Well the World Cup is over, so as we are probably all trying to fill the 6 week gap until the start of the new domestic season- here's a blog with football at heart. In this post we look at finding where we have openings in surface models- and the reason why they may not convert to solids. With a football, it won't be much use with a hole in it, so here's a little tip I came across reviewing some of the old SOLIDWORKS World Presentations- it is also one we refer to on the Surface Modelling training course.
Below is a quick visual of the ball, but for some reason I cannot do things such as check mass properties and volume to see whether it meets regulations- this is because currently the ball is not a solid model, but instead a surface.....why is this??
Well generally it is down to an opening which means the model is not water tight (or air tight in the case of the football) and we have to identify this region to close the gap. On very complex models identifying this opening is quite tricky as it could be very small. A utility we can use is the Tools > Check feature- this helps identify open edges and points them out with a yellow arrow. This will focus in on an area that subtly has blue edges as oppose to the normal black edge we see elsewhere on the model. As soon as you close this dialogue window for the Check tool, the arrow disappears so you would have had to zoom in to ensure you do not lose track.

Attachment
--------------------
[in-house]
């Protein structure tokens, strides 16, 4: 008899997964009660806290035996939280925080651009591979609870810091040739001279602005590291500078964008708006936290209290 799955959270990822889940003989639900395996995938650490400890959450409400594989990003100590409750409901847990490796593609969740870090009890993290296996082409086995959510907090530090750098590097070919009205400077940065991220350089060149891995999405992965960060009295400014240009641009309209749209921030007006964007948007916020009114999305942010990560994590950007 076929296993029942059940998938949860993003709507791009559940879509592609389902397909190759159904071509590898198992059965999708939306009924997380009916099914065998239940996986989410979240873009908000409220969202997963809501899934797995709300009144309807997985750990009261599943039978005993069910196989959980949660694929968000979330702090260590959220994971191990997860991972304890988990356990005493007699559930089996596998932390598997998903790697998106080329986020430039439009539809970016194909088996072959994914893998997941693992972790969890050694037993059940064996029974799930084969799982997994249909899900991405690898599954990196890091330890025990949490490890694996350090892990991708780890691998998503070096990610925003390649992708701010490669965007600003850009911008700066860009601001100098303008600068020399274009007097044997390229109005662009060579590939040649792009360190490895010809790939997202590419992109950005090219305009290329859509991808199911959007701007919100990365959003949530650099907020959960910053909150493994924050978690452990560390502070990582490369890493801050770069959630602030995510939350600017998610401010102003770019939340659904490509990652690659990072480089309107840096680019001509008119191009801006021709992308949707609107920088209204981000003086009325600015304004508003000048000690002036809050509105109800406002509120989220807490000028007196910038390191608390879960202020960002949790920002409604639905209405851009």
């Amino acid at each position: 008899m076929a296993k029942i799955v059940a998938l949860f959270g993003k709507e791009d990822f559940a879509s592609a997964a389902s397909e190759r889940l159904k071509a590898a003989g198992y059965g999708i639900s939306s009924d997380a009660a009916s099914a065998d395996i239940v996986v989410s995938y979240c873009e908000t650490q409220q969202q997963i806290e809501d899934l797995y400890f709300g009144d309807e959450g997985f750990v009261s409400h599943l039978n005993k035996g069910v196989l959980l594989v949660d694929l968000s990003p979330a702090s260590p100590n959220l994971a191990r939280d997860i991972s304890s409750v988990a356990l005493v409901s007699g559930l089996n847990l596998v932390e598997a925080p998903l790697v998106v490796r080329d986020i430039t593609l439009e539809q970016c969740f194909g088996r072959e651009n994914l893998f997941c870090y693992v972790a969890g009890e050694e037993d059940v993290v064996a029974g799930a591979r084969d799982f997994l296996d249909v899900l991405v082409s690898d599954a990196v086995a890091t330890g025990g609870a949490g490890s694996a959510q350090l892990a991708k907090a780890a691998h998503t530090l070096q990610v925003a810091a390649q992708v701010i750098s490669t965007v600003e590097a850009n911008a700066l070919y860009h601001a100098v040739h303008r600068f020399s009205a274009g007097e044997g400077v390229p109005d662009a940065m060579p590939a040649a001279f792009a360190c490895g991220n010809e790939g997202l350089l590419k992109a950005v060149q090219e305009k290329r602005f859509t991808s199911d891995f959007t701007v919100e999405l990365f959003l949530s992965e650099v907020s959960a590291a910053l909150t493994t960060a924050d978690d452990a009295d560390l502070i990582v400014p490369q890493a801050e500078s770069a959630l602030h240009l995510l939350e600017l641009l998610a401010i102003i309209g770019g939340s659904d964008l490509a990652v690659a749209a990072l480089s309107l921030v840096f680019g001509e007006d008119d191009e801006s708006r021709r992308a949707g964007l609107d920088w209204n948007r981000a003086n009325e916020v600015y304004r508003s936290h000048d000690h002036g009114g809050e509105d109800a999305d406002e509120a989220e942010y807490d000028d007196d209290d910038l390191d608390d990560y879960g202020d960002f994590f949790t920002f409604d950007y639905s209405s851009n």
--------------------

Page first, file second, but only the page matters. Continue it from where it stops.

The tip in this case is to change the default System Colors in the SOLIDWORKS Options. Through Tools > Options > Colors and find "Surfaces, Open Edges" and change from the default blue colour (which is already a widely used "Highlight" colour in SOLIDWORKS) to something more prominent- Red works well as it generally signals a warning or error.
This makes it far easier to spot, and a further tip is to use a white background and set the display model to "Hidden Lines Removed" that way you can pick up the red lines against the black lines without being distracted by the background and model appearances. Then it is just a case of filling the gap!
So if you have ever imported or worked on surfaces, use this great tip to help find those problem areas even quicker.
By Alex Hall